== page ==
As new flooding forces evacuations in South Carolina

Hurricane Florence unleashes coal ash, hog waste pollution

By Ed Hightower
26 September 2018

Eleven days after Hurricane Florence made landfall in North Carolina, rivers are continuing to surge as a result of record rainfalls, forcing more evacuations in the Carolinas and threatening to poison water supplies with coal ash and hog waste.

According to official estimates, the storm has already killed 43 people across the states of North Carolina, South Carolina and Virginia. It unleashed record rainfalls in the Carolinas, dumping nearly 8 trillion gallons of water there, with another tropical weather system heading to the region this week.

Hundreds of roads in North Carolina remain closed, thousands of residents remain out of their homes and hundreds are still being rescued from rising waters. Estimates of property damage are in the range of $50 billion.

The areas around Conway and Georgetown in coastal South Carolina continue to see massive flooding as the Waccamaw, Great Pee Dee, Lynches and other rivers surge. On Monday, authorities in Georgetown County called on some 8,000 residents to evacuate and opened two shelters.

A new and potentially more dangerous health hazard has emerged with floodwaters engulfing coal ash deposits and pig farms, spreading toxic ash and pig manure in North Carolina waterways and polluting sources of drinking water.

Sutton coal ash spill, September 21, 2018 [Photo by Jo-Anne McArthur]

On Friday, Duke Energy said that flooding could be causing coal ash to spill from a pond near Wilmington into the Cape River. Lake Sutton, once a cooling pond for a coal-fired power plant and now a coal ash waste site, has overflowed more than once as a result of Hurricane Florence. Duke Energy has three coal ash pits at its H.F. Lee power plant near Goldsboro, all of which were inundated by the floodwaters of the Neuse River.

Coal ash contains dangerous heavy metals such as mercury, lead and cesium. Duke Energy agreed only to clean up its coal ash pits by 2029.

Meanwhile, officials say that 13 pits filled with pig waste have overflowed, with dozens more likely to follow. On Tuesday, the North Carolina Department of Environmental Quality said that another hog lagoon had breached about 60 miles north of Wilmington.

There are 3,300 such lagoons in North Carolina, which is the second largest hog-farming state in the country. The danger of them overtopping in a hurricane has long been known, but nothing has been done to avert a mass poisoning of water supplies. During Hurricane Floyd in 1999, tons of hog excrement leeched into rivers, wiping out fish.

Activists have been campaigning for years against the collection of hog waste. Last July, Smithfield Foods, the world’s largest pork producer, was ordered to pay $473.5 million to people living near three of its North Carolina farms after residents sued over the health effects resulting from the company’s massive concentrations of pig excrement.

In the days before Florence made landfall, the nonprofit group Waterkeeper Alliance surveyed the coastal area of New Bern, North Carolina, by airplane. The group found dozens of hog farms illegally spraying waste lagoon contents onto fields that were drenched in record flooding soon thereafter.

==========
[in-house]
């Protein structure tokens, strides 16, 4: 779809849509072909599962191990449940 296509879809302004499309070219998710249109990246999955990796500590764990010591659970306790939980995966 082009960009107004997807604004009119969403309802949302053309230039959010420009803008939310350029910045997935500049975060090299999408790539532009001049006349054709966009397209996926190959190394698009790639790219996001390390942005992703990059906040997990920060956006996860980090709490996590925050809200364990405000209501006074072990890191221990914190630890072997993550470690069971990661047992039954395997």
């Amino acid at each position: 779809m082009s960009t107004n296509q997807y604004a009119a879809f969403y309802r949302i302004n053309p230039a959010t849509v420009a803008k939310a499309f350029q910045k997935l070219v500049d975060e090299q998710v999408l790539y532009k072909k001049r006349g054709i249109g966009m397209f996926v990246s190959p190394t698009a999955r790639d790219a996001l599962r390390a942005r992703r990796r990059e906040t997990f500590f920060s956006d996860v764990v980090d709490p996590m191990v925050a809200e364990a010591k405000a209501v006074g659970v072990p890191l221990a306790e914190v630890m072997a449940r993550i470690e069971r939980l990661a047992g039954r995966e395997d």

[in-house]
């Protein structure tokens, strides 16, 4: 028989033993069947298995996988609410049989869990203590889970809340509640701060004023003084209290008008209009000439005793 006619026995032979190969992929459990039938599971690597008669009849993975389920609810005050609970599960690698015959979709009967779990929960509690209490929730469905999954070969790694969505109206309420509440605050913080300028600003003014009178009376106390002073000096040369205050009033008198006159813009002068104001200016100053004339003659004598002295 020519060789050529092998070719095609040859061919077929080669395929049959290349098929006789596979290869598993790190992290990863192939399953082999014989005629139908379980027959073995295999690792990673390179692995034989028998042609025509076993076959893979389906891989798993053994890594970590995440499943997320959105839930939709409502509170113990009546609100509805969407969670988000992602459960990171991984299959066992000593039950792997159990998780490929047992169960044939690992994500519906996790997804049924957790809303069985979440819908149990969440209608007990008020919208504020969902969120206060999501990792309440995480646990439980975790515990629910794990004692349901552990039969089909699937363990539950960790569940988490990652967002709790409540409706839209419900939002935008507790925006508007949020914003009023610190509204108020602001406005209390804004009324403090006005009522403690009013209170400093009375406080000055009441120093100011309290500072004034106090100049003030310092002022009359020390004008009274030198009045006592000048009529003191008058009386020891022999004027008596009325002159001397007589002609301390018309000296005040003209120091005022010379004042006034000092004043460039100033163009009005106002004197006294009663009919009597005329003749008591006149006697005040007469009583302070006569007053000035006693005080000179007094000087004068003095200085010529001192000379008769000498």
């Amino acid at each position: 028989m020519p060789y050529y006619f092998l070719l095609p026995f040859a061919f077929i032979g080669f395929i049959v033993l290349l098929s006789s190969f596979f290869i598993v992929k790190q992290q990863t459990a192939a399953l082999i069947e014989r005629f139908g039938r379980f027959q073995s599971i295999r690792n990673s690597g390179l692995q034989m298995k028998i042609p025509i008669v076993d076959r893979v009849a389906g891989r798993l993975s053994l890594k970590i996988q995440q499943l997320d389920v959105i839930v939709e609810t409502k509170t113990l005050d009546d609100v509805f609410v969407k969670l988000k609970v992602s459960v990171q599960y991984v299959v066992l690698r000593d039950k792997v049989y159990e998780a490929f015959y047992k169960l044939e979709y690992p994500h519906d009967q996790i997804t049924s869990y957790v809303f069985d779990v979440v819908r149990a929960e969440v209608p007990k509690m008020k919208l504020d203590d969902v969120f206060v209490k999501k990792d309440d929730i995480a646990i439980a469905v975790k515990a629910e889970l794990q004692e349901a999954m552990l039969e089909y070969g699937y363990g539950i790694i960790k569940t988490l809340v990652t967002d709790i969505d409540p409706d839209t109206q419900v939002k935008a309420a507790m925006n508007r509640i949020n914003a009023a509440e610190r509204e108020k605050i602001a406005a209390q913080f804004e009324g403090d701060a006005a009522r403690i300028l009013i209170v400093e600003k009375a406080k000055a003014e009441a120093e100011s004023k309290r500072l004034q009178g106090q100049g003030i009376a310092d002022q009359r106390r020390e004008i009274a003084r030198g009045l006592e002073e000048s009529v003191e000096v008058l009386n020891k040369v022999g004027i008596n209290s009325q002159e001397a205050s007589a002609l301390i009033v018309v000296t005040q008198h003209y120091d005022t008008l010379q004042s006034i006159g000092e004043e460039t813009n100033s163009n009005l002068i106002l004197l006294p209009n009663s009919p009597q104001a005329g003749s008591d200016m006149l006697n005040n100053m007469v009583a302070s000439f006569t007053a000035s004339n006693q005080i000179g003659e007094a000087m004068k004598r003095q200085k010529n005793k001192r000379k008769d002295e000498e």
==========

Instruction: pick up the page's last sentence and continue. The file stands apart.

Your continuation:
Open-air waste lagoons pose enormous environmental hazards, even under normal weather conditions, exposing nearby residents to noxious odors, swarms of insects and dangerous microbes in their drinking water.

The multibillion-dollar livestock industry has lobbied the North Carolina legislature to eviscerate the state Department of Environmental Quality. The department’s budget has been cut by more than 40 percent since 2012. This policy has continued under Democratic Governor Roy Cooper.

NASA satellite image showing polluted rivers pouring decaying organic matter into the Atlantic Ocean. From left to right: New River, White Oak River and Adams Creek

Images taken from a NASA satellite showed dark, polluted water flowing out of the New River, the White Oak River and Adams Creek south of Cape Lookout, North Carolina, into the Atlantic Ocean.

The dark blue plumes indicate high concentrations of colored dissolved organic matter (CDOM), which typically leads to mass fish kills. The discharges contain animal waste from low-lying hog and poultry farms and human waste from sewage systems that went offline as a result of power outages.

In another example of the role of corporate domination of the political system in the damage caused by Hurricane Florence, residents of badly flooded Lumberton, North Carolina, asked a federal judge on Tuesday to allow them to file a class action suit against the railroad giant CSX. They say CSX blocked attempts to build a floodgate system at a spot on its route through Lumberton that would have averted much of the flooding that has left the town largely underwater.

The complaint by the residents charges that “CSX’s conduct endangered the health and safety of a large region and population, caused and increased the risk of serious injury and bodily harm, and affected a financially vulnerable population.”

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